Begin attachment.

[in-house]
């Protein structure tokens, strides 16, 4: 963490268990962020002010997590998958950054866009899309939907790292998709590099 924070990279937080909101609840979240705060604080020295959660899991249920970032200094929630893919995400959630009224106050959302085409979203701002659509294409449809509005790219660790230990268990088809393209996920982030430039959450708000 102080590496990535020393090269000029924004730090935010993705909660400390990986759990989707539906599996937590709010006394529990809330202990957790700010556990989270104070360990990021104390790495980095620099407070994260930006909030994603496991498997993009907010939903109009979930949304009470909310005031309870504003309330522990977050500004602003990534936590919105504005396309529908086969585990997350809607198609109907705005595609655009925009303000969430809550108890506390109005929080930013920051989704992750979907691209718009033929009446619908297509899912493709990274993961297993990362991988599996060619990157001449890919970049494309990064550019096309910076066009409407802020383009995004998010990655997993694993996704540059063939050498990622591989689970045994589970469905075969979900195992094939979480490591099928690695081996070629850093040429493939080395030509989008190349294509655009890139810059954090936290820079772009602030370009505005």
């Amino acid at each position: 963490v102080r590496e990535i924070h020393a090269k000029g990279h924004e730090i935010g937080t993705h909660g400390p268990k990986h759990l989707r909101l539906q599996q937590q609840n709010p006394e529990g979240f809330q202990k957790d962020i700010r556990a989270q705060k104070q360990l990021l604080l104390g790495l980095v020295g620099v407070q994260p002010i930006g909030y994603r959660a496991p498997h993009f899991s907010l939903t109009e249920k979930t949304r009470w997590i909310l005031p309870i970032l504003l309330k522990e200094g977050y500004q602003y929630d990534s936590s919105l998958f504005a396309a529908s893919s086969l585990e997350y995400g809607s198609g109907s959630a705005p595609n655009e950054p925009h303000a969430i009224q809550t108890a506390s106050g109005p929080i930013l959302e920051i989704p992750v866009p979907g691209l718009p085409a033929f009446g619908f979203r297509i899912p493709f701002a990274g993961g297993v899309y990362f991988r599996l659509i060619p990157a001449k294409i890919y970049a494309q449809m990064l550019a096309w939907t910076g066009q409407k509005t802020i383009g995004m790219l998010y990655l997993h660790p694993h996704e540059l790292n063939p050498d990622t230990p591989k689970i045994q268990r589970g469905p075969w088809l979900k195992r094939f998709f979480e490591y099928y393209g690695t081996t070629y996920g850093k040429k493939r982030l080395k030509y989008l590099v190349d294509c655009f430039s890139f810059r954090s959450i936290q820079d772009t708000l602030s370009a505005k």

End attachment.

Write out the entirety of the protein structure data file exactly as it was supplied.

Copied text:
[in-house]
């Protein structure tokens, strides 16, 4: 963490268990962020002010997590998958950054866009899309939907790292998709590099 924070990279937080909101609840979240705060604080020295959660899991249920970032200094929630893919995400959630009224106050959302085409979203701002659509294409449809509005790219660790230990268990088809393209996920982030430039959450708000 102080590496990535020393090269000029924004730090935010993705909660400390990986759990989707539906599996937590709010006394529990809330202990957790700010556990989270104070360990990021104390790495980095620099407070994260930006909030994603496991498997993009907010939903109009979930949304009470909310005031309870504003309330522990977050500004602003990534936590919105504005396309529908086969585990997350809607198609109907705005595609655009925009303000969430809550108890506390109005929080930013920051989704992750979907691209718009033929009446619908297509899912493709990274993961297993990362991988599996060619990157001449890919970049494309990064550019096309910076066009409407802020383009995004998010990655997993694993996704540059063939050498990622591989689970045994589970469905075969979900195992094939979480490591099928690695081996070629850093040429493939080395030509989008190349294509655009890139810059954090936290820079772009602030370009505005």
């Amino acid at each position: 963490v102080r590496e990535i924070h020393a090269k000029g990279h924004e730090i935010g937080t993705h909660g400390p268990k990986h759990l989707r909101l539906q599996q937590q609840n709010p006394e529990g979240f809330q202990k957790d962020i700010r556990a989270q705060k104070q360990l990021l604080l104390g790495l980095v020295g620099v407070q994260p002010i930006g909030y994603r959660a496991p498997h993009f899991s907010l939903t109009e249920k979930t949304r009470w997590i909310l005031p309870i970032l504003l309330k522990e200094g977050y500004q602003y929630d990534s936590s919105l998958f504005a396309a529908s893919s086969l585990e997350y995400g809607s198609g109907s959630a705005p595609n655009e950054p925009h303000a969430i009224q809550t108890a506390s106050g109005p929080i930013l959302e920051i989704p992750v866009p979907g691209l718009p085409a033929f009446g619908f979203r297509i899912p493709f701002a990274g993961g297993v899309y990362f991988r599996l659509i060619p990157a001449k294409i890919y970049a494309q449809m990064l550019a096309w939907t910076g066009q409407k509005t802020i383009g995004m790219l998010y990655l997993h660790p694993h996704e540059l790292n063939p050498d990622t230990p591989k689970i045994q268990r589970g469905p075969w088809l979900k195992r094939f998709f979480e490591y099928y393209g690695t081996t070629y996920g850093k040429k493939r982030l080395k030509y989008l590099v190349d294509c655009f430039s890139f810059r954090s959450i936290q820079d772009t708000l602030s370009a505005k």